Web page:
</fo:block>
    <fo:block-container>
      <fo:block hyphenate="false" color="#2254D1" space-before="9pt" keep-with-next="always" font-family="TimesNewRomanPSMT" font-style="italic" font-weight="bold" font-size="16pt" margin-left="-15pt" id="Scalp Injuries">Scalp Injuries</fo:block>
      <fo:block margin-left="-15pt" space-before="5pt" keep-with-next="always" font-weight="normal" font-size="14pt">Scalp Trauma</fo:block>
      <fo:block text-align="justify" space-before="6pt">Scalp swelling, lacerations, and subgaleal hematoma commonly accompany head trauma. Other than indicating impact site, these lesions may be cosmetically important but in themselves are clinically insignificant.</fo:block>
      <fo:block text-align="justify" space-before="6pt">Scalp lacerations and contusions are often seen in the absence of skull fracture although it is very uncommon to have a skull fracture without overlying scalp injury.</fo:block>
      <fo:block text-align="justify" space-before="6pt">A scalp "bump" without other imaging abnormalities is generally of no concern. At the opposite end of the spectrum, a cranial "burst fracture" lacerates the dura and cerebrum can be extruded outside the calvaria under an intact scalp and galea.</fo:block>
      <fo:block margin-left="-15pt" space-before="5pt" keep-with-next="always" font-weight="normal" font-size="14pt">Facial Soft Tissue Injuries</fo:block>
      <fo:block text-align="justify" space-before="6pt">Facial fractures are commonly overlooked on initial imaging (typically head CT scan). Important soft tissue markers can be identified that correlate with facial fractures and may merit a dedicated CT of the facial bones. These include periorbital contusions and subconjunctival hemorrhage as well as lacerations of the lips, mouth, and nose.</fo:block>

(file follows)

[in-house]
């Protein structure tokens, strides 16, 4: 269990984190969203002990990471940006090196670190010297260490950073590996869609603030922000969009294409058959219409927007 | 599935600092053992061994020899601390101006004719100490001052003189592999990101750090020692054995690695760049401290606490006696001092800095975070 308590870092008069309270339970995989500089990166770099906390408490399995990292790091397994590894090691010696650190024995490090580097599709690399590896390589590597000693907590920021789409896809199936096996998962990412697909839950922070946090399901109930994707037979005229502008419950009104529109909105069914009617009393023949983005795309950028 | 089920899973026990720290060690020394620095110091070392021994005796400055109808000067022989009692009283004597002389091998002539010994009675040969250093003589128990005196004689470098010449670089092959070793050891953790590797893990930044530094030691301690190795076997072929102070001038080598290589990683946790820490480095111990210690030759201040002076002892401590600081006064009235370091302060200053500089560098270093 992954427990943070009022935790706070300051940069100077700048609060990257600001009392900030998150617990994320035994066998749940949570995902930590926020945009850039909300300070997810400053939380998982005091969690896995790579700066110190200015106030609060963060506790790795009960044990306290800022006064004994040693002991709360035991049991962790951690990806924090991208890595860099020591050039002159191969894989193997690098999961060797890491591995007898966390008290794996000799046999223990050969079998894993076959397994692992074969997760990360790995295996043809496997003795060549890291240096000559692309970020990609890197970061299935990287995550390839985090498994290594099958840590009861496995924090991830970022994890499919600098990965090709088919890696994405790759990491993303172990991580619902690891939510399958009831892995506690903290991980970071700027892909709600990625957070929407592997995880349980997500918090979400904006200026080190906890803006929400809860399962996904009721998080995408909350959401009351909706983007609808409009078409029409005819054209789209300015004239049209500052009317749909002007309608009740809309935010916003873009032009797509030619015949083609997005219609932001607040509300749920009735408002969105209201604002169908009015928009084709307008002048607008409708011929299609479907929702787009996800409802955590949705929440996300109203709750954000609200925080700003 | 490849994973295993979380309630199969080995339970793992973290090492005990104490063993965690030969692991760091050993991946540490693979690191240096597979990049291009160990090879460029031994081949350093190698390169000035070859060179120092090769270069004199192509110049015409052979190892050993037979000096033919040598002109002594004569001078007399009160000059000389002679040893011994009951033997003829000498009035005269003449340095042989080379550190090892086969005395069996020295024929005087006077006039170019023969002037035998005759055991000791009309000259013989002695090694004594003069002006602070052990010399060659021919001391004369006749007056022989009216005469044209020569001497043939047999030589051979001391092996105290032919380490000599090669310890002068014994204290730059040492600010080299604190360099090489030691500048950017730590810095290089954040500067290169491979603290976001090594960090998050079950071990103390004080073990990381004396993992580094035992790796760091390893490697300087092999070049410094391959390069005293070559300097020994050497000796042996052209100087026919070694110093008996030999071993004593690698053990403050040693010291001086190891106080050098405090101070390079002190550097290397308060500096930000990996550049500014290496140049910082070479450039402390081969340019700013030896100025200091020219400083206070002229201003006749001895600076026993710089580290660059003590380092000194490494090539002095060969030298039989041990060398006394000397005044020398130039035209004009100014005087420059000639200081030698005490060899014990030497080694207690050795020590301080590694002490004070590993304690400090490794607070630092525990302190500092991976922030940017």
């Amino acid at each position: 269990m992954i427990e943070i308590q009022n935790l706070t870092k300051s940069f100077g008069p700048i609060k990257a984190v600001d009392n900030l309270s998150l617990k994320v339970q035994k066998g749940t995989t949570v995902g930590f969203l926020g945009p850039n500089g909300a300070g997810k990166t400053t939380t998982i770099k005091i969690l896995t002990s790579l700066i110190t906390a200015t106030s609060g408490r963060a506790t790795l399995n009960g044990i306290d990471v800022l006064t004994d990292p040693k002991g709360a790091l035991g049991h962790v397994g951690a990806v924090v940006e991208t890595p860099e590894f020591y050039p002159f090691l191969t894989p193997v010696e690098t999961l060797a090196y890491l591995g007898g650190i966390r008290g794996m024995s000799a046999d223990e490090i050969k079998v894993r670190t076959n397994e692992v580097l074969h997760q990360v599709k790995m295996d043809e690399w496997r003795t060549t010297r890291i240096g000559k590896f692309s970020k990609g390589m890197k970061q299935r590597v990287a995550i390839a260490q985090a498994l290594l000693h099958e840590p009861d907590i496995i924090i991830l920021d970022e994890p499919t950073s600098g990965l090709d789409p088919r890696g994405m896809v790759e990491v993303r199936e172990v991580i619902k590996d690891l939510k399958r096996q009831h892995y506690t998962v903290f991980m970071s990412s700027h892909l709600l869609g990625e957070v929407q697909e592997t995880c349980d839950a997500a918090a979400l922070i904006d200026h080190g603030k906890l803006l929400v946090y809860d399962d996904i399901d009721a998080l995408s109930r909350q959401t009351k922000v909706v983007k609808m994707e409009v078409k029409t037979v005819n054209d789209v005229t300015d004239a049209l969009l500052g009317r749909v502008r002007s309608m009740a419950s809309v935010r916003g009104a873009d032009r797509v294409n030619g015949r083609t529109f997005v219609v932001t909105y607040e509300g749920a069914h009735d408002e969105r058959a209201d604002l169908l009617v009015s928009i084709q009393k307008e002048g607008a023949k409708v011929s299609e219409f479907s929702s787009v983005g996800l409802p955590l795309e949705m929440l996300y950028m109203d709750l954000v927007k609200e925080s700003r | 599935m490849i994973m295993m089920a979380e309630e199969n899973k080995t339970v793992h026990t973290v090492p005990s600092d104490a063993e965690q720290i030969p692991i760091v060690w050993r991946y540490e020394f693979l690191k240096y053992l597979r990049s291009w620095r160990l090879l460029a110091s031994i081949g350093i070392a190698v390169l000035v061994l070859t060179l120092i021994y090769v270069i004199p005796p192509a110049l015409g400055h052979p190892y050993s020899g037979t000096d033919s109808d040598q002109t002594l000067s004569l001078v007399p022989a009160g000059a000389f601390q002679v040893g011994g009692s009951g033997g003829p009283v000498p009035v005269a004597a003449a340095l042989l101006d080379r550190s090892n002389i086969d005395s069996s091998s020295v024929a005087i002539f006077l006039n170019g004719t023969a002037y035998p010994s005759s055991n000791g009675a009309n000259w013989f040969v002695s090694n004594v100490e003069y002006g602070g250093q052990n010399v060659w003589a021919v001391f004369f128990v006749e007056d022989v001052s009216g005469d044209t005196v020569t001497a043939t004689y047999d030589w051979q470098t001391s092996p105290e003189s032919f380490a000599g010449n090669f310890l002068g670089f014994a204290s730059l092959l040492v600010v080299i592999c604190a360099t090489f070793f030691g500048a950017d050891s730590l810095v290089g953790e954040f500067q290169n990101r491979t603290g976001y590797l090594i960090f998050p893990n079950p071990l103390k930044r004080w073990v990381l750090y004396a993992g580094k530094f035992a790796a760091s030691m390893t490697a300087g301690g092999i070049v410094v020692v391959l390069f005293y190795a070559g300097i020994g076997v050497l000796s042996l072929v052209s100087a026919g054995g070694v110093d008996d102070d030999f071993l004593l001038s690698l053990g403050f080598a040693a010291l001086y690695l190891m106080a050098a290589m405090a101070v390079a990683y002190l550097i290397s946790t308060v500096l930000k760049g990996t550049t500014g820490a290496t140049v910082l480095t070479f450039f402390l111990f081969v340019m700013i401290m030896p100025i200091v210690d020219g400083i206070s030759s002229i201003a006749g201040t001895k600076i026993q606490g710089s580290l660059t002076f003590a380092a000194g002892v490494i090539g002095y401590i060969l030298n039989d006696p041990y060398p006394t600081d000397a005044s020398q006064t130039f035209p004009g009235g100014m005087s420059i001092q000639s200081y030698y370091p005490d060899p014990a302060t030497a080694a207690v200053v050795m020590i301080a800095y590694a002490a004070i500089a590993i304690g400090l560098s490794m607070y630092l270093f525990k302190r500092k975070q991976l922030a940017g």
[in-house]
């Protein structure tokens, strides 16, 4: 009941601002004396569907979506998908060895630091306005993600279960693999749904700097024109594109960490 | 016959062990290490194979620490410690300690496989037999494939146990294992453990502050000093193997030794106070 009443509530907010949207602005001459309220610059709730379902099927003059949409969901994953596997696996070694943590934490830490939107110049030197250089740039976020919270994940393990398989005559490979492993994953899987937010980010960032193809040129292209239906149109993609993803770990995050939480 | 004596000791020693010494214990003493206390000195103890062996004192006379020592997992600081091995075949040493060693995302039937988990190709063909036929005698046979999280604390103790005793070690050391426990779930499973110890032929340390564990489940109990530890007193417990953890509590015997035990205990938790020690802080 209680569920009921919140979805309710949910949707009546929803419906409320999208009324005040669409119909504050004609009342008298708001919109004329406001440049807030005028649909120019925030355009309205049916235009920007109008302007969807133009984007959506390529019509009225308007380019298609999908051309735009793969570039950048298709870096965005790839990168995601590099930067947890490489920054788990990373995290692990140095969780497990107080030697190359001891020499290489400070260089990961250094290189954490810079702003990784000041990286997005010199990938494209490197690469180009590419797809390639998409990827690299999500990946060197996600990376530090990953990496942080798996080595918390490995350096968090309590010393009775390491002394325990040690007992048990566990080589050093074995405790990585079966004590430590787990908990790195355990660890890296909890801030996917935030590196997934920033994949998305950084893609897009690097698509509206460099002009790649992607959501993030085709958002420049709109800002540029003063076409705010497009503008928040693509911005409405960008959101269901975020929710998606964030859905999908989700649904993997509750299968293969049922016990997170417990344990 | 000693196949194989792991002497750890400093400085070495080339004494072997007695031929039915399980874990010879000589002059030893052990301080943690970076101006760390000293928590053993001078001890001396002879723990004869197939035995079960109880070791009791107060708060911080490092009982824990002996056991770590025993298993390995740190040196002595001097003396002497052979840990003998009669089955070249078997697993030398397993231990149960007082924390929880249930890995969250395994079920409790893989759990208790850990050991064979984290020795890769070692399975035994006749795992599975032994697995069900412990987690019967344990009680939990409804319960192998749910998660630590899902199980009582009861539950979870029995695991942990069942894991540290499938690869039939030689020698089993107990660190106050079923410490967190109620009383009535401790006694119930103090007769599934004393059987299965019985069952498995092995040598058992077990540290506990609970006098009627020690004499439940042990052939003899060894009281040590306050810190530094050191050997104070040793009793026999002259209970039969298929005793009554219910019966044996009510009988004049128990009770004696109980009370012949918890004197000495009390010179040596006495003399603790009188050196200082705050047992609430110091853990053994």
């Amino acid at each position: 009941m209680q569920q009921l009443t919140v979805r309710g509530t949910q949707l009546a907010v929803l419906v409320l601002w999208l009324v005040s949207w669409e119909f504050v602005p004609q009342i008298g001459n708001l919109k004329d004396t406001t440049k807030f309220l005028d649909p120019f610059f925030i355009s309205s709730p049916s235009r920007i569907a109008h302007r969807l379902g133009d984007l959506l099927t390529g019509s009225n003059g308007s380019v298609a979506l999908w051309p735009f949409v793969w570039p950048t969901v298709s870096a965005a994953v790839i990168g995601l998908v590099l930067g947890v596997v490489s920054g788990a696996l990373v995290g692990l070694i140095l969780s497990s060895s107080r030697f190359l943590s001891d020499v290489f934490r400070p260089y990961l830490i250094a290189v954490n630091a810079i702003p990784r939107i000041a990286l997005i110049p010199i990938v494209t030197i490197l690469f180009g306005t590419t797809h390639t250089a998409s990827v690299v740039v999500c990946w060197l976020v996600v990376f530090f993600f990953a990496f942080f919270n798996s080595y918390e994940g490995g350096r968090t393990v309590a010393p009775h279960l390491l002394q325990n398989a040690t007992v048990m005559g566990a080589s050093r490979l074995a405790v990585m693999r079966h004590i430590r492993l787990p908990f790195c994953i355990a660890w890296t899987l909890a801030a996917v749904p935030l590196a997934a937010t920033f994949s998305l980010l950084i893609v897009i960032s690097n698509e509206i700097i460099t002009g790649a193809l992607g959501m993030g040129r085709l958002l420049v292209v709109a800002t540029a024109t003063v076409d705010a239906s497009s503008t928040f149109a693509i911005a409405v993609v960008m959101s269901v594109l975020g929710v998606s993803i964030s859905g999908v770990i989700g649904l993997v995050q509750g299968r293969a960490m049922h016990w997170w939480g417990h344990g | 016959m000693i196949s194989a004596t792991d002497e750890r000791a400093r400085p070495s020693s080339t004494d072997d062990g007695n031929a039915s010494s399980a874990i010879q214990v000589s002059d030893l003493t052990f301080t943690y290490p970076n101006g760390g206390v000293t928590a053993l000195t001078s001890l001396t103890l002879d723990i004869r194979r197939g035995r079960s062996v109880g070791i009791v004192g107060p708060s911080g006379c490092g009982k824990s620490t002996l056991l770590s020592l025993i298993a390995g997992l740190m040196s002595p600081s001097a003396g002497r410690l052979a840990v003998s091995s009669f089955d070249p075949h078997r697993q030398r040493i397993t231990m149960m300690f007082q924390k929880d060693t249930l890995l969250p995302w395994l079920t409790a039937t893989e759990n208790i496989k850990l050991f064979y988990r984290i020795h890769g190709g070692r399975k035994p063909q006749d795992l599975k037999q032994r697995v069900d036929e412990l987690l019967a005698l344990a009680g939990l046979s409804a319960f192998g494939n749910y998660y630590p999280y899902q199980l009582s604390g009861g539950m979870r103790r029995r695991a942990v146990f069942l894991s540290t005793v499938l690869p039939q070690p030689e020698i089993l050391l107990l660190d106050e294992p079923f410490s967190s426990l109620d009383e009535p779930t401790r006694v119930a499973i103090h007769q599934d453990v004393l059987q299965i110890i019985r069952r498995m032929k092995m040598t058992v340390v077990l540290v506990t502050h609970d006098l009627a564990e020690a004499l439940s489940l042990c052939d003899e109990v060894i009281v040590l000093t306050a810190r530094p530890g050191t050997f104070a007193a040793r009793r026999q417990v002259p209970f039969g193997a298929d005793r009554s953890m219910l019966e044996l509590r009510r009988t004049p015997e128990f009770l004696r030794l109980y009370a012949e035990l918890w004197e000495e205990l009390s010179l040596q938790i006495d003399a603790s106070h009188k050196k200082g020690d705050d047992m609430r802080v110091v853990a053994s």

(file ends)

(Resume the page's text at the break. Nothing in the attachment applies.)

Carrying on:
<fo:block text-align="justify" space-before="6pt">Holmgren et al have proposed the acronym LIPS-N (Lip laceration, Intraoral laceration, Periorbital contusion, Subconjunctival hemorrhage, and Nasal laceration) be used in conjunction with physical examination when determining whether a traumatized patient having a head CT should also get a dedicated facial CT.</fo:block>
    </fo:block-container>
    <fo:block-container>
      <fo:block hyphenate="false" color="#2254D1" space-before="9pt" keep-with-next="always" font-family="TimesNewRomanPSMT" font-style="italic" font-weight="bold" font-size="16pt" margin-left="-15pt" id="Skull Fractures">Skull Fractures</fo:block>
      <fo:block font-weight="normal" font-size="10.5pt" font-family="TimesNewRomanPSMT">
       <fo:block text-align="justify" space-before="6pt">Skull fractures are present on initial CT scans in about two-thirds of patients with acute head injury although between 25-35% of severely injured patients have no identifiable fracture at all. Remember: Calvarial fractures rarely occur in the absence of overlying soft tissue swelling or scalp laceration.</fo:block>
       <fo:block text-align="justify" space-before="6pt">Three types of acute skull fracture are identified: Linear, depressed, and diastatic fractures. Fractures can involve the calvarium, skull base, or both. A fourth type of skull fracture, a "growing" skull fracture, is a rare but important long-term complication of skull trauma.</fo:block>
       <fo:block text-align="justify" space-before="6pt">Skull fractures can also be simple or comminuted and closed or open. In open fractures, skin laceration results in communication between the external environment and intracranial cavity. Infection risk is high in this type of fracture, as well as with fractures that cross the mastoids and paranasal sinuses.</fo:block>
      </fo:block>
      <fo:block-container>
       <fo:block keep-with-next="always" space-before="7pt" margin-left="-15pt" font-weight="normal" font-family="TimesNewRomanPSMT" font-size="14pt">Terminology</fo:block>
       <fo:block text-align="justify" space-before="6pt">
        A
        <inline xmlns="http://www.w3.org/1999/XSL/Format" font-weight="bold">linear skull fracture</inline>
        is a sharply-marginated linear defect that typically involves both the inner and outer tables of the calvarium.
       </fo:block>
       <fo:block text-align="justify" space-before="6pt">
        A
        <inline xmlns="http://www.w3.org/1999/XSL/Format" font-weight="bold">depressed skull fracture</inline>